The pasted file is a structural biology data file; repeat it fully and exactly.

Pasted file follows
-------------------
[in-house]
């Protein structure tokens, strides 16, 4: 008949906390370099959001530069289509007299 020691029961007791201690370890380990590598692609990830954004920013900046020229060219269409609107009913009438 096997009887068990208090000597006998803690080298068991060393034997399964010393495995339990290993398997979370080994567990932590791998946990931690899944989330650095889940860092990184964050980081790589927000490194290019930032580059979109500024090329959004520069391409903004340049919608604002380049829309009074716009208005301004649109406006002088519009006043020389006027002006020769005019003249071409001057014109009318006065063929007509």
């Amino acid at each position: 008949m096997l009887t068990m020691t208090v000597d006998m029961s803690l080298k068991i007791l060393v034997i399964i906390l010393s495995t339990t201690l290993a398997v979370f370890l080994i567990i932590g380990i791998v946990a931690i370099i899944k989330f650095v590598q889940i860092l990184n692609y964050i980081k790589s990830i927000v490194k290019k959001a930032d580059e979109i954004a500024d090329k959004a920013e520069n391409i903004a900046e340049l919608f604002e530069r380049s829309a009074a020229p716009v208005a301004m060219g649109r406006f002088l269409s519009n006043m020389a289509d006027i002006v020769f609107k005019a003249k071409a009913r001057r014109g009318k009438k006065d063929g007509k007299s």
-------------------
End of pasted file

[in-house]
């Protein structure tokens, strides 16, 4: 008949906390370099959001530069289509007299 020691029961007791201690370890380990590598692609990830954004920013900046020229060219269409609107009913009438 096997009887068990208090000597006998803690080298068991060393034997399964010393495995339990290993398997979370080994567990932590791998946990931690899944989330650095889940860092990184964050980081790589927000490194290019930032580059979109500024090329959004520069391409903004340049919608604002380049829309009074716009208005301004649109406006002088519009006043020389006027002006020769005019003249071409001057014109009318006065063929007509």
């Amino acid at each position: 008949m096997l009887t068990m020691t208090v000597d006998m029961s803690l080298k068991i007791l060393v034997i399964i906390l010393s495995t339990t201690l290993a398997v979370f370890l080994i567990i932590g380990i791998v946990a931690i370099i899944k989330f650095v590598q889940i860092l990184n692609y964050i980081k790589s990830i927000v490194k290019k959001a930032d580059e979109i954004a500024d090329k959004a920013e520069n391409i903004a900046e340049l919608f604002e530069r380049s829309a009074a020229p716009v208005a301004m060219g649109r406006f002088l269409s519009n006043m020389a289509d006027i002006v020769f609107k005019a003249k071409a009913r001057r014109g009318k009438k006065d063929g007509k007299s």